Objective: The present study is done to assess the relative cost-effectiveness, optimal initial age, and interscreening interval between primary and secondary prevention strategies for gastric cancer. Methods: Base-case estimates, including variables of natural history, efficacy of intervention, and relevant cost, were derived from two preventive programs targeting a high-risk population. Cost-effectiveness was compared between chemoprevention with 13C urea breath testing followed by Helicobacter pylori (H. pylori) eradication and high-risk surveillance based on serum pepsinogen measurement and confirmed by endoscopy. The main outcome measure was cost per life-year gained with a 3% annual discount rate. Results: The incremental cost-effectiveness ratio (ICER) for once-only chemoprevention at age 30 years versus no screening was U.S. $17,044 per life-year gained. Eradication of H. pylori at later age or with a periodic scheme yielded a less favorable result. Annual high-risk screening at age of 50 years versus no screening resulted in an ICER of U.S. $29,741 per life-year gained. The ICERs of surveillance did not substantially vary with different initial ages or interscreening intervals. Chemoprevention could be dominated by high-risk surveillance when the initial age was older than 44 years. Otherwise, chemoprevention was more cost-effective than high-risk surveillance, either at ceiling ratios of U.S. $15,762 or up to U.S. $50,000. The relative cost-effectiveness was most sensitive to the infection rate of H. pylori and proportion of early gastric cancer in all detectable cases. Conclusions: Early H. pylori eradication once in lifetime seems more cost-effective than surveillance strategy. However, the choice is still subject to the risk of infection, detectability of early gastric cancer, and timing of intervention.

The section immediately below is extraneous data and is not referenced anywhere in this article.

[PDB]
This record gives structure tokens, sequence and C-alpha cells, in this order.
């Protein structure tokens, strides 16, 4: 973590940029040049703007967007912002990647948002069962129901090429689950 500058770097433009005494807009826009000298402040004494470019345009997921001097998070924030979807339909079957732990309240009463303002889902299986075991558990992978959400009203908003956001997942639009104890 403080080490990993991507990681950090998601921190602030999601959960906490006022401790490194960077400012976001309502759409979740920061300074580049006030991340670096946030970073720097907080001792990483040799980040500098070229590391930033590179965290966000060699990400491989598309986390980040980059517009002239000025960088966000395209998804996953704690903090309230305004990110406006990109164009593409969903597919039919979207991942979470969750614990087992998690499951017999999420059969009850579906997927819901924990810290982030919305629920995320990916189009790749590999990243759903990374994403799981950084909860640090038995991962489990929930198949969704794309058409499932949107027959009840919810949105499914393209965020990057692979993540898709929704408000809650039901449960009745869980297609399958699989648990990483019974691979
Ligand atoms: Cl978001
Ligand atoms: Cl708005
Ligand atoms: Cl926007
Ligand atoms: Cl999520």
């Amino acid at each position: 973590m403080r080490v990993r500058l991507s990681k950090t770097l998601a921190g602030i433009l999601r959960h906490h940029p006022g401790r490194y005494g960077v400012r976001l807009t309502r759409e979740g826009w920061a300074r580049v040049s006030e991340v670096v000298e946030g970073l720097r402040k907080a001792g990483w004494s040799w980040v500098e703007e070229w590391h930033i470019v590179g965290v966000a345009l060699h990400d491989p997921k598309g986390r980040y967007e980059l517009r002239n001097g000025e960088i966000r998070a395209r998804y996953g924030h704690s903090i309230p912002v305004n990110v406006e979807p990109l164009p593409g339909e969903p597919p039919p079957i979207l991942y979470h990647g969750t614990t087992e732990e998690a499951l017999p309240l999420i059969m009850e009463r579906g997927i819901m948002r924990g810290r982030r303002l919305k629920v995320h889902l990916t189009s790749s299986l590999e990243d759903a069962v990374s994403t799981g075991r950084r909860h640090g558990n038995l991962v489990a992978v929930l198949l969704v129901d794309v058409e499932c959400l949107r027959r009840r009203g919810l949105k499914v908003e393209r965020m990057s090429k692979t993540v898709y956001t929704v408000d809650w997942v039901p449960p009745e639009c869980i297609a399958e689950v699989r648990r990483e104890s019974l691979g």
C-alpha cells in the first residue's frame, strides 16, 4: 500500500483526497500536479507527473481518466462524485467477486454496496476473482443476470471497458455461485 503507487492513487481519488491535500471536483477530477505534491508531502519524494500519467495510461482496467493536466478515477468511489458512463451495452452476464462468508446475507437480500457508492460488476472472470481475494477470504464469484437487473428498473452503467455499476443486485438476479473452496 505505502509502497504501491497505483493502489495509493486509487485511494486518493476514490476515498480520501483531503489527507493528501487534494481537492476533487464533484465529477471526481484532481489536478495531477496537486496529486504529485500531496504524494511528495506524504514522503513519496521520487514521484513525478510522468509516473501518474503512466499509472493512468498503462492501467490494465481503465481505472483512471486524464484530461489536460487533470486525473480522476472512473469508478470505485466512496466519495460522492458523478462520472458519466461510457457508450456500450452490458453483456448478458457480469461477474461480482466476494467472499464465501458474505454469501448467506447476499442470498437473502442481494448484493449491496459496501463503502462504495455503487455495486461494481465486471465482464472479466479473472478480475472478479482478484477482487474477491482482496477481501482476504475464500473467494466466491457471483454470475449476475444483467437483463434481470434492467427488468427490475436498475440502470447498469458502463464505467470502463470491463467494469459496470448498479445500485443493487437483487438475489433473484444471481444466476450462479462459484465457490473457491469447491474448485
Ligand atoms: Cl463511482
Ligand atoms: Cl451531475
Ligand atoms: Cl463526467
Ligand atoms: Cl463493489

ASJC Scopus subject areas